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Taylor on ‘America’s Worst Freeway’

Brian Taylor, director of the Institute of Transportation Studies at UCLA Luskin, spoke to Mashable about the prospects for relief on “America’s worst freeway” — Los Angeles’ congested 405. Mayor Eric Garcetti has called for a transportation revolution that encourages ridesharing and emission-free cars and expands the system of rail, subways and electrified buses — all by the time the 2028 Olympics come to town. The plan includes a new public transit system through the 405 corridor. However, Taylor cautioned, “if that freeway becomes free flowing, it is an invitation to use it.” Los Angeles has built an enormous commuter rail system, yet public transit use is plummeting and auto ownership is rising, he said. Though it has been met with suspicion and hostility, his solution to fixing the 405 — charging motorists to use it — is the surest way to change ingrained driving habits, said Taylor, a professor of urban planning. He concluded, “There must be consequences to driving.”


 

Callahan on Small-Scale ‘Green New Deal’ Debate

Colleen Callahan, deputy director of the Luskin Center for Innovation, spoke to the Los Angeles Times about an L.A. City Council runoff election that highlights the debate over the “Green New Deal.” John Lee and Loraine Lundquist are vying for the seat representing the northwest San Fernando Valley — site of the massive Aliso Canyon methane leak that pushed thousands of people out of their homes. Lundquist has endorsed Mayor Eric Garcetti’s package of environmental proposals; Lee says the mayor’s plan is too costly, and his supporters have called Lundquist’s agenda “extremist.” The Valley campaign is “a little bit of a microcosm of what’s happening on the national stage around the Green New Deal,” Callahan said.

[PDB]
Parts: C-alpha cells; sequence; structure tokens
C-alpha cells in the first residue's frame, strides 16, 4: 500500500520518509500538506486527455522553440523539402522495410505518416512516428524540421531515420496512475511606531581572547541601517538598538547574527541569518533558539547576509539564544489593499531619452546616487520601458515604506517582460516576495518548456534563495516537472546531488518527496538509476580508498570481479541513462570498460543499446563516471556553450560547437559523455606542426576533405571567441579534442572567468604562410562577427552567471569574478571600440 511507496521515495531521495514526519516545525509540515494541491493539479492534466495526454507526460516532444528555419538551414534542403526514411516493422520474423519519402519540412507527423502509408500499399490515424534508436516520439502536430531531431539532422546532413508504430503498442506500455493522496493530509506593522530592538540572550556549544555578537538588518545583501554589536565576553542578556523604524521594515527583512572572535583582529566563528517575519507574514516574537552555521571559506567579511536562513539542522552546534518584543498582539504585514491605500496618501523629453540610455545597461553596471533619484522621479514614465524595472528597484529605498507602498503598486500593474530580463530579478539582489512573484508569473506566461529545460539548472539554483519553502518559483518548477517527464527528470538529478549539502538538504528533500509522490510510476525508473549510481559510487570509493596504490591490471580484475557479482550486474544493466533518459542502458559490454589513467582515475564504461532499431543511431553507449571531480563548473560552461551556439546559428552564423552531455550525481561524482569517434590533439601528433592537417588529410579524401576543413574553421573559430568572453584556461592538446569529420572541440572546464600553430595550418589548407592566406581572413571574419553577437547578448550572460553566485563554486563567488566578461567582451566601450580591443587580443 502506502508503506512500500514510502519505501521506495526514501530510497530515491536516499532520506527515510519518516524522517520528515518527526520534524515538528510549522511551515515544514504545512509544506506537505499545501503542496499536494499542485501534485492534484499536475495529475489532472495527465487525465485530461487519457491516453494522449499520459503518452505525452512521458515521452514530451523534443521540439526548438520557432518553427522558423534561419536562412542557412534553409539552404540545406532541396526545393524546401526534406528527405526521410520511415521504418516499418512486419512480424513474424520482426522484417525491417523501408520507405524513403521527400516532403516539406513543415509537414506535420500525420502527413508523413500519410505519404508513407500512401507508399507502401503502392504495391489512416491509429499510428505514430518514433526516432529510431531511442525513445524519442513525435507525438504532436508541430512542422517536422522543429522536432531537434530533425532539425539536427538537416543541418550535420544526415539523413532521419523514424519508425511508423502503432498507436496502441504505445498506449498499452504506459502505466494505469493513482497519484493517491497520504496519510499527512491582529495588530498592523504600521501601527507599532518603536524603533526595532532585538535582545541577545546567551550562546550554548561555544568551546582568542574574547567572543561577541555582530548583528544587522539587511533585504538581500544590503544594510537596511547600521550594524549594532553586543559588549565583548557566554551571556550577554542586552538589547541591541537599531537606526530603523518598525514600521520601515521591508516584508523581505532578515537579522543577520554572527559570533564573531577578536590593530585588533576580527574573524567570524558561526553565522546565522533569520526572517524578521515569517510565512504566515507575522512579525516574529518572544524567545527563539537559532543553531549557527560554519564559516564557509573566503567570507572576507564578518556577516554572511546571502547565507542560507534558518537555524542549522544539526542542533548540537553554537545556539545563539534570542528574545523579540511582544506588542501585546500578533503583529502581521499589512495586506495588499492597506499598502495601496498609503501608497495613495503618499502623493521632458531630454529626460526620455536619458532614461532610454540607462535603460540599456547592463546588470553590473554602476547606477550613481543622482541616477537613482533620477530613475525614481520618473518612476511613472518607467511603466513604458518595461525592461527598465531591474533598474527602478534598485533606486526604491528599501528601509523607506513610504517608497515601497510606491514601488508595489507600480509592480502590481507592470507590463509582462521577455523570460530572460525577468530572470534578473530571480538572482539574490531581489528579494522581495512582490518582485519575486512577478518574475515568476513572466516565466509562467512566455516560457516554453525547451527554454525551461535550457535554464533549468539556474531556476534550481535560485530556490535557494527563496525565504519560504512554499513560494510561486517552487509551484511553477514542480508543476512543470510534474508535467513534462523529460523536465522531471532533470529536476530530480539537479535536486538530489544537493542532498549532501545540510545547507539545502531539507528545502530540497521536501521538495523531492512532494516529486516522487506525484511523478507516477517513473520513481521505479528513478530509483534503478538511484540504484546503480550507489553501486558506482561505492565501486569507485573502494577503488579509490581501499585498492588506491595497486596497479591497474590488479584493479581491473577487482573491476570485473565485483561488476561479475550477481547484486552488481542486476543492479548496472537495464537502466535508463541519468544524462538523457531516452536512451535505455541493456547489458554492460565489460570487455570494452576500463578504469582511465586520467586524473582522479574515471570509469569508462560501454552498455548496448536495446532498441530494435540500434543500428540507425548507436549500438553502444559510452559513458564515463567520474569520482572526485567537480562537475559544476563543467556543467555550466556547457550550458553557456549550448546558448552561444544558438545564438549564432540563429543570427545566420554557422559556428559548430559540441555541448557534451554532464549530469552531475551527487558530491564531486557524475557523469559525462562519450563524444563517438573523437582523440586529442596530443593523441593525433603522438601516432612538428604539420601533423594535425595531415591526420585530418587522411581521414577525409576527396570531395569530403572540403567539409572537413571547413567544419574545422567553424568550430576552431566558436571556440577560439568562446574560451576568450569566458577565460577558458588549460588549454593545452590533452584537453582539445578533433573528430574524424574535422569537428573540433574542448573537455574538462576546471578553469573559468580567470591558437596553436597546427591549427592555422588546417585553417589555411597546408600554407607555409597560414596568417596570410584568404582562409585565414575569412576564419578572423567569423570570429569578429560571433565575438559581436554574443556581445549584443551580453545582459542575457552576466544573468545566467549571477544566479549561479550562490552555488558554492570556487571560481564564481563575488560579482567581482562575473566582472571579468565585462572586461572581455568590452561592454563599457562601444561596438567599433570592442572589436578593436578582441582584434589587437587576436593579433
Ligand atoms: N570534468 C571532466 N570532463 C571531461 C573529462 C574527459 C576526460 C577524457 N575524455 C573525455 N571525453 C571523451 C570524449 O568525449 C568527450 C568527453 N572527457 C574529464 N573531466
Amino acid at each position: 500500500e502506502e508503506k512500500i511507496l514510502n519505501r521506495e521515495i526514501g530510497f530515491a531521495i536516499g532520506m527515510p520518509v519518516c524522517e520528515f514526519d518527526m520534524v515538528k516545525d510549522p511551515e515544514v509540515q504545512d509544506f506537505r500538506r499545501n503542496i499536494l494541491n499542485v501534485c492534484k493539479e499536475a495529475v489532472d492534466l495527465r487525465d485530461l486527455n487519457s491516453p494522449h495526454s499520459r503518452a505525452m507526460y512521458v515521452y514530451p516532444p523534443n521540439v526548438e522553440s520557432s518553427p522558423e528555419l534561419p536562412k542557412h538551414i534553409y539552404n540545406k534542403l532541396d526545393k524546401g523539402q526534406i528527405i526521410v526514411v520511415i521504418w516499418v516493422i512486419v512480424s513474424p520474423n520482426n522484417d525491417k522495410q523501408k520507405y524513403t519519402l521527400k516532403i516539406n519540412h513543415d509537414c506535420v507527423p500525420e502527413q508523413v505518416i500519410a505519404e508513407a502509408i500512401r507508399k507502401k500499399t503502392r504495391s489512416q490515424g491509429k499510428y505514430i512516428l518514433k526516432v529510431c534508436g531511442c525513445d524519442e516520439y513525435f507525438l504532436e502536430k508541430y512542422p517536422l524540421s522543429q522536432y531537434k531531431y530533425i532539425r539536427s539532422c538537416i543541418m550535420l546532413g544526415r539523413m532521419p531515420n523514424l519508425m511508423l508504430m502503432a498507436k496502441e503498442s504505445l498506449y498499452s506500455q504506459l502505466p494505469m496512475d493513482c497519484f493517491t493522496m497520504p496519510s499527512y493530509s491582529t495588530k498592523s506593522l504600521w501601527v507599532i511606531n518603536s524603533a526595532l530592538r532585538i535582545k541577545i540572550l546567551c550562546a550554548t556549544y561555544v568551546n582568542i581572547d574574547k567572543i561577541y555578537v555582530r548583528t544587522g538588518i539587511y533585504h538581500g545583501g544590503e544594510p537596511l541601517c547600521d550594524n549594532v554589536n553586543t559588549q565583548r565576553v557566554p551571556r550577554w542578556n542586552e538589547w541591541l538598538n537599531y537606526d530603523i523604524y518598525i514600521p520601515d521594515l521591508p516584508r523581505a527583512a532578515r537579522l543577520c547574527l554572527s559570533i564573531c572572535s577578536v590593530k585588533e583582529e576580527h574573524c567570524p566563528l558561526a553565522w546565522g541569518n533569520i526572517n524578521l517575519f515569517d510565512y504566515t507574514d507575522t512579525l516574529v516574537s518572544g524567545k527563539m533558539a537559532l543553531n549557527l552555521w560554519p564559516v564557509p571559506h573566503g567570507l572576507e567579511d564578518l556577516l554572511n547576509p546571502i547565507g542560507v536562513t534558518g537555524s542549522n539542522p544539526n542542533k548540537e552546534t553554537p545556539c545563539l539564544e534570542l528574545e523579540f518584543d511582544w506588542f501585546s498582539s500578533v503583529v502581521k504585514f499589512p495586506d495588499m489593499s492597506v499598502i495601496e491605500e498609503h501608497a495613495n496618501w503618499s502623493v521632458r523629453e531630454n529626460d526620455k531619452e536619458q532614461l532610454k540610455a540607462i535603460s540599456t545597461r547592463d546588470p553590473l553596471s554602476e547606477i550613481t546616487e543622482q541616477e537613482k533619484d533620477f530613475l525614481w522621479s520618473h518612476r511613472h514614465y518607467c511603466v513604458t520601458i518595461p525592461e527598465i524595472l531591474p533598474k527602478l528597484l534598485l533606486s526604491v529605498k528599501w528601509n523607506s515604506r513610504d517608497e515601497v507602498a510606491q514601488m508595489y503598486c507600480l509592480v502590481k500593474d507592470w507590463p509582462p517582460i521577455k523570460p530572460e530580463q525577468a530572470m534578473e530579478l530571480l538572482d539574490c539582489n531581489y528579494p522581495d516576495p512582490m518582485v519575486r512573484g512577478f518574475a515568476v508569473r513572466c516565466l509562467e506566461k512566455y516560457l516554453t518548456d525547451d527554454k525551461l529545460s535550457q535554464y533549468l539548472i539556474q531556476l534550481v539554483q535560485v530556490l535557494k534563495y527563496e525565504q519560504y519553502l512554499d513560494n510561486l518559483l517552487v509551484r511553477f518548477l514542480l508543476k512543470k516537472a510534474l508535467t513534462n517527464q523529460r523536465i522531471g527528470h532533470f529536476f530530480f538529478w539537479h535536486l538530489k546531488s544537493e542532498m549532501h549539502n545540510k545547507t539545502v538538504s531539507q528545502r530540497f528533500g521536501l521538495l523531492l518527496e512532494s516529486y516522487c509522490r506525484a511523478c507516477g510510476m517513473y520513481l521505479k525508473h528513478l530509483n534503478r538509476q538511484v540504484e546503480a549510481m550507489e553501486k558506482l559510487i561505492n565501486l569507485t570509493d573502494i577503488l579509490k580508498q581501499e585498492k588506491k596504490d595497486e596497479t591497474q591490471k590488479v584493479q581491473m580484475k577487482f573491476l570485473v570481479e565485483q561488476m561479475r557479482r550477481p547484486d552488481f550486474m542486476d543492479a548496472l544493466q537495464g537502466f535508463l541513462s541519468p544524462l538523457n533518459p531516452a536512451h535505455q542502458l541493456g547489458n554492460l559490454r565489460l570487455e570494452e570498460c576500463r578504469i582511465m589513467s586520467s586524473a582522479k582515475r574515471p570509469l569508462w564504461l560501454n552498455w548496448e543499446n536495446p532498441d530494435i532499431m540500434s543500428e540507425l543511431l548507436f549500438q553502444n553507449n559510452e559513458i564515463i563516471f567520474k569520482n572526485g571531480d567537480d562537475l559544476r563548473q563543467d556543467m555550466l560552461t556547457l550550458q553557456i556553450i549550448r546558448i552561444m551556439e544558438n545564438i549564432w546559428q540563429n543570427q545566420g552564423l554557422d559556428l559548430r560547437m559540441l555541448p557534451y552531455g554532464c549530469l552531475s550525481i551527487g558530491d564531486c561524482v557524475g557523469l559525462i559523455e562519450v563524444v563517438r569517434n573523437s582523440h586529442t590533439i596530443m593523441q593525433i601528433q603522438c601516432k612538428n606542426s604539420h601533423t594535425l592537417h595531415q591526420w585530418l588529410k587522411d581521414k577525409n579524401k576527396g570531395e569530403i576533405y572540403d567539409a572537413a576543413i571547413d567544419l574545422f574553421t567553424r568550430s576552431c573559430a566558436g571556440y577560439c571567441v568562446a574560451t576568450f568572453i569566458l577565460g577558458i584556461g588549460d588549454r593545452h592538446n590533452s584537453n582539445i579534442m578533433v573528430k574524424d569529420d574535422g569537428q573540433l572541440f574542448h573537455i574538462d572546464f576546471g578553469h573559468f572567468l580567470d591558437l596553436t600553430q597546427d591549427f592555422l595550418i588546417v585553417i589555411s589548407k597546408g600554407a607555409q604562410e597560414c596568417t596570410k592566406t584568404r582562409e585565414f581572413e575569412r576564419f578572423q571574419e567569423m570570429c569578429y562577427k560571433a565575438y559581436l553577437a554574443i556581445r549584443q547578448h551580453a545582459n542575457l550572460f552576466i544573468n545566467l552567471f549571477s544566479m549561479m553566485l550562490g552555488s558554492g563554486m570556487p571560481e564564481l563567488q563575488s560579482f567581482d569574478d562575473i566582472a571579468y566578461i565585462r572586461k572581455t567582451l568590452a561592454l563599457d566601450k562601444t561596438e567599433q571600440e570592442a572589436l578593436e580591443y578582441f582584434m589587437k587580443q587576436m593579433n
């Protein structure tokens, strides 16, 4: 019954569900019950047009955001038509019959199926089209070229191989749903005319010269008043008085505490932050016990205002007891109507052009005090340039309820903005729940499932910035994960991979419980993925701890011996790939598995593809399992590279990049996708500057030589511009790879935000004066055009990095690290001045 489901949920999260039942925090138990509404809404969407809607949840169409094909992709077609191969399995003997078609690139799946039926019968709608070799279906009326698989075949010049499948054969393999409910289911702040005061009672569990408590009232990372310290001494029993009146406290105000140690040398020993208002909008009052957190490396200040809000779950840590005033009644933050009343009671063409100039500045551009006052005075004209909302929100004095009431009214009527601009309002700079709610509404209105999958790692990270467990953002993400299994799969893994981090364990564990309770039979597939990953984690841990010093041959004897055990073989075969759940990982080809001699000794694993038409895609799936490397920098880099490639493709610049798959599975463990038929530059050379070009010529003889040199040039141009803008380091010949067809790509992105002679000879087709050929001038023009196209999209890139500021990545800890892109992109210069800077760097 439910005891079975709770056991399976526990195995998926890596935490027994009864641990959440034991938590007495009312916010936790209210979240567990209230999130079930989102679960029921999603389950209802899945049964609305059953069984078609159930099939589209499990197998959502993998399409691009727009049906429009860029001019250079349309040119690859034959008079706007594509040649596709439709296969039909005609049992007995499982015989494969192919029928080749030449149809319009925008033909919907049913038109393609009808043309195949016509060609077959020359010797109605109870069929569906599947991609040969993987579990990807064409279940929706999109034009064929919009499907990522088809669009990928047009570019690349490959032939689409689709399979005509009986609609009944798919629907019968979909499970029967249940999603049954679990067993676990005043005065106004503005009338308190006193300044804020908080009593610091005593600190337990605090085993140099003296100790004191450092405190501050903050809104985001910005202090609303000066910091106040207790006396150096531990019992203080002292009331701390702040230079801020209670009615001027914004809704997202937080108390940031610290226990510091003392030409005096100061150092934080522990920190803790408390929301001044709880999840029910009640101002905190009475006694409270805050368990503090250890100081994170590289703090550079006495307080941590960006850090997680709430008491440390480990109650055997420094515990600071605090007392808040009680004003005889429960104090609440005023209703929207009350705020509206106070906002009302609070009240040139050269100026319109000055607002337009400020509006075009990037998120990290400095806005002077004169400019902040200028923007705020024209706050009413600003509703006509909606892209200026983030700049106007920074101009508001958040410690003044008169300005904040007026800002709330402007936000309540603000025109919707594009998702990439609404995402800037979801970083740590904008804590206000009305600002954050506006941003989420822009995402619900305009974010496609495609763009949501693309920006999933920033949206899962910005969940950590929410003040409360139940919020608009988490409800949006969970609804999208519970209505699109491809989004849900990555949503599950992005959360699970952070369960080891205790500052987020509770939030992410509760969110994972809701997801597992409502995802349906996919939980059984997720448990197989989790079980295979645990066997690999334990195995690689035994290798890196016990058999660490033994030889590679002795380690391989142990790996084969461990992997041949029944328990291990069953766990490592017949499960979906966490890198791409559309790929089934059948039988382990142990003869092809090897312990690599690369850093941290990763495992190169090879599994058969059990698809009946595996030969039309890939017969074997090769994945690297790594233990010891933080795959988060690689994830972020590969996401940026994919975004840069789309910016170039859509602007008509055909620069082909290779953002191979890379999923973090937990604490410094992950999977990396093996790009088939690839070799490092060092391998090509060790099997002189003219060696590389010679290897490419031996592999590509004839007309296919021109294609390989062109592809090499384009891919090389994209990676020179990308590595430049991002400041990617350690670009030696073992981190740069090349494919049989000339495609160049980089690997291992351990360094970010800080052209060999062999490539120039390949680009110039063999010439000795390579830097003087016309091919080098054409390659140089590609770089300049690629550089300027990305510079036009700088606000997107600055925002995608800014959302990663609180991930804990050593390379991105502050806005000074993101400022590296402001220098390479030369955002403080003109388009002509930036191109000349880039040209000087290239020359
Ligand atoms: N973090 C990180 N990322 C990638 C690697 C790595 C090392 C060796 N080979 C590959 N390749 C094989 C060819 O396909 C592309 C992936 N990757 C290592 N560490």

Yaroslavsky on Feud Between Mayor and Union

Zev Yaroslavsky, director of the Los Angeles Initiative at UCLA Luskin, spoke to the L.A. Times about the political feud between Mayor Eric Garcetti and the union that represents workers at the Department of Water and Power. The union has run a series of television and radio commercials attacking Garcetti’s plan to address climate change, saying it would eliminate thousands of jobs amid a serious housing crisis. Much of the opposition is driven by Garcetti’s plan to close three DWP natural gas plants but that is not mentioned in the ad, the story notes. “Unless you’re on the inside, you don’t really know what this is all about,” Yaroslavsky said. “You don’t know that it’s about shutting down fossil-fuel-powered plants in the basin.” Noting that the ads may be aimed at City Council members, Yaroslavsky said the union’s message may be: “This is what we’re doing to the mayor. Imagine what we can do to you.”

 

Goh on Urban Design and Environmental Justice

Kian Goh, assistant professor of urban planning, spoke with the Social Design Insights podcast about the impact of climate change on marginalized communities — and the influential role urban designers can play. The wide-ranging conversation touched on the vibrant grassroots movement to protect the poor from eviction in the sinking city of Jakarta, Indonesia; the worldwide influence of Dutch urban planners who draw on 800 years of expertise in dealing with flood control; and the Green New Deal, which could transform urban design with a large-scale U.S. commitment to environmental justice. Planning schools can prepare their students for the coming challenges by stressing that designers must understand the communities they serve. “We do talk in design schools about how to do good, for instance, and to think about marginalized and poor communities and how to help them. But not about the structural, social and political issues that they actually confront,” she said.


 

Image of black Tesla car

Blumenberg on Cars, Jobs and Low-Income Communities

Professor of Urban Planning Evelyn Blumenberg spoke to Wired about how cars are the best way to connect low-income people to jobs. The article noted that the progressive agenda known as the Green New Deal focuses on public transit and clean vehicles but does not account for widespread inequities in mobility. Blumenberg’s work studied the effect cars have on a person’s ability to get and keep a job. The research showed that low-income people with cars were able to move into better neighborhoods, were less exposed to poverty, and were more likely to find and keep a job. She said this is particularly true for women and caregivers. “Trying to balance unpaid responsibilities and unpaid work is just really really hard while ‘trip chaining’ on public transit, or while the kids are on the back of your bike,” Blumenberg said.